9 More Martial Arts Styles You’ve Never Heard of (Part 2)

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Most efficient & popular fighting forms include kicks, tools & require a lot of training. Here are martial arts styles you’ve never heard of:

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Number 9 Mau rakau
Mau rakau is a martial art involving the use of traditional Maori tools. On New Zealand’s Mokoia Island there are schools which teach the wielding of the taiaha. Actor Cliff Curtis has attended the Mau Rakau program at Mokoia Island ever since he was 10 years old.
Number 8 Limalama
This Polynesian martial art originated on the insular nation of Samoa and roughly translates as “hand of wisdom”. It was created by Tu’umamao “Tino” Tuiolosega with traditional Polynesian techniques that were passed down to him from his father and his uncle. He’d studied aikido, Shaolin Kung Fu, judo and other martial arts. As an amateur boxer, he’d had more than a hundred matches. The martial art involves flowing, circular movements and mainly uses hand techniques. Tino introduced his style in Hawaii and then opened schools in California.
Number 7 Shin-Kicking
It’s still practiced today and the World Shin-kicking Championship draws crowds of thousands. There’s also a referee to determine the winner, who, in modern competitions, is the best out of three rounds.
Number 6 Bataireacht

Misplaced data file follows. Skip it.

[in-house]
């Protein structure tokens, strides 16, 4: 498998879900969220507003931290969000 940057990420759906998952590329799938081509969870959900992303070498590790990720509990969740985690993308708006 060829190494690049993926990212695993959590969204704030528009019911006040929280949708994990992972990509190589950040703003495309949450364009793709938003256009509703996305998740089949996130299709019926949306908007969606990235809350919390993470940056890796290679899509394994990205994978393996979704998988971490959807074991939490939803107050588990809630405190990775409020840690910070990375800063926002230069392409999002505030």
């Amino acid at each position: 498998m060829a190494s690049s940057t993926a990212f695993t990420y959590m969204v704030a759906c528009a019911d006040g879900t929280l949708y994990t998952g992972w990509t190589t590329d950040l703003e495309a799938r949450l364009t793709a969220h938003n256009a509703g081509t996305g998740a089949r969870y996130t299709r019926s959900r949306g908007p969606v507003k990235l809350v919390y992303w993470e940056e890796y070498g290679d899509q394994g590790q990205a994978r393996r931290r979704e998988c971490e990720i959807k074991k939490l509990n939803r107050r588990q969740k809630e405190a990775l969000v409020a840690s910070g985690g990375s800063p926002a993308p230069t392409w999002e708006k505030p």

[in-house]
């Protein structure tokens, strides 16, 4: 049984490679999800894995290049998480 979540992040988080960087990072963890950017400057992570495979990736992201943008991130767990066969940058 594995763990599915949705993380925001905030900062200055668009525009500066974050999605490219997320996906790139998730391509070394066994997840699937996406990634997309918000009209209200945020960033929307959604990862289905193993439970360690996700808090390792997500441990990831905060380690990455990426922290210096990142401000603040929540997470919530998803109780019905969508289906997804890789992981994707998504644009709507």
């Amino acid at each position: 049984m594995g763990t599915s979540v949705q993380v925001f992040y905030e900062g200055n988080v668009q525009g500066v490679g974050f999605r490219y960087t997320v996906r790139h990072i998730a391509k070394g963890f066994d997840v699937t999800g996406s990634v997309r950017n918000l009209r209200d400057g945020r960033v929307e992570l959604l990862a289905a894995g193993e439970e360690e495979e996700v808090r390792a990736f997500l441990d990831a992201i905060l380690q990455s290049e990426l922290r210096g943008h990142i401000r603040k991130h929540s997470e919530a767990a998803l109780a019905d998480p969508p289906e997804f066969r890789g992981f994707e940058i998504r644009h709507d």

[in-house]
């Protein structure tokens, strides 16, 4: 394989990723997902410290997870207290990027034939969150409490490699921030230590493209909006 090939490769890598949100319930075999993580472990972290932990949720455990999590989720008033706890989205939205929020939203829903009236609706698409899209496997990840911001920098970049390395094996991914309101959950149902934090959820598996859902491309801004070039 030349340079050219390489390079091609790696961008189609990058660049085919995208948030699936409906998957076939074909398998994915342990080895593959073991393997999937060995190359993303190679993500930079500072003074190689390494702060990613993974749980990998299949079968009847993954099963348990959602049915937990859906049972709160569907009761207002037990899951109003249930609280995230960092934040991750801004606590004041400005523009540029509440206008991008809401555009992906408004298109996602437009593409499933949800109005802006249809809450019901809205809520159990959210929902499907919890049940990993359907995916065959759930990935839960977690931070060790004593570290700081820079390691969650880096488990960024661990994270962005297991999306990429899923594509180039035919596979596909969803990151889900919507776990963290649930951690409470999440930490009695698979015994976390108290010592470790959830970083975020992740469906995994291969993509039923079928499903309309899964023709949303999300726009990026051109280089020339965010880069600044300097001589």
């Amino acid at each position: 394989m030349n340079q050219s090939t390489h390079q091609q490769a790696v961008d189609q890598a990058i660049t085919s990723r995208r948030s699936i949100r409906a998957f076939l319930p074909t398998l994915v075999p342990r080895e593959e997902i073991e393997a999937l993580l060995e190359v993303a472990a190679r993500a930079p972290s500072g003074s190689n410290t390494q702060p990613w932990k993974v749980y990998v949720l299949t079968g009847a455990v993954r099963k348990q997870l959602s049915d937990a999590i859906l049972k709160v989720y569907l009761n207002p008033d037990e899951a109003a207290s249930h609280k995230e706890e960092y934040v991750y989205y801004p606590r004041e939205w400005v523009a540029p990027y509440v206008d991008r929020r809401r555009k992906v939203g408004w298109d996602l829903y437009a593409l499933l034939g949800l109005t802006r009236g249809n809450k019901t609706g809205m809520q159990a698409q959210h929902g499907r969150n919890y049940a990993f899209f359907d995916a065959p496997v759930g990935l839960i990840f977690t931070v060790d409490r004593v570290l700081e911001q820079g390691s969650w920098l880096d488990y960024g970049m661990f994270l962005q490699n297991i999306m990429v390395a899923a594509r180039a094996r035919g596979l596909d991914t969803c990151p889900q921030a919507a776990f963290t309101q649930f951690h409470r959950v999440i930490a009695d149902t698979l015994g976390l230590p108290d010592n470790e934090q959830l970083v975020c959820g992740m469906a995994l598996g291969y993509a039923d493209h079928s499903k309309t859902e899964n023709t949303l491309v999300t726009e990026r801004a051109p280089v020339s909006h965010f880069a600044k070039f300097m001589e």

Bataireacht encompasses the various stick-fighting martial arts practiced in Ireland. The “bata”, or stick, varies in length and shape in accordance to the style. Competition among these factions soon moved into other sports, like hurling, and the martial art faded towards the end of the 20th century. The modern practice of bataireacht is linked with preserving Irish tradition. Some forms are particular to a specific family as a historical heritage that’s passed down from generation to generation.
Number 4 LINE
It was a fusion of various martial arts put together by former Marine Ron Donvito. A review board studied the style’s efficiency and cleared it for adoption in the USMC.
Number 3 Coreeda
The Coreeda is a folk wrestling style from Australia, based on Aboriginal fighting techniques that existed before colonial times. Evidence from rock art sites in New South Wales suggests that the first Coreeda tournament was held more than 10,000 years ago. Aboriginal wrestling was a form of martial arts training meant to control hostilities at tribal gatherings and to prepare young men. It was also done purely for recreation. The warm-up ritual involves a traditional kangaroo dance while the wrestling match takes place in a circle, roughly 15 feet in diameter. The legend of how Coreeda came to be is about a lizard man called Beereun.
Number 2 Systema
There are various styles of Systema which have been developed in martial arts schools since the fall of the Soviet Union. The overarching techniques used in Systema involving controlling the opponent’s body through pressure points and critical strikes.
Number 1 Dambe
Dambe is a martial art traditionally practiced by the Hausa people of West Africa, as part of entertainment during local harvest festivals. A strong-side fist is wrapped in cloth and covered by a tightly-knotted rope. Although the practice is now banned, fighters used to dip their spear in resin mixed with pieces of broken glass. The lead hand can be used to hold or grab as needed and it’s known as the “shield”.

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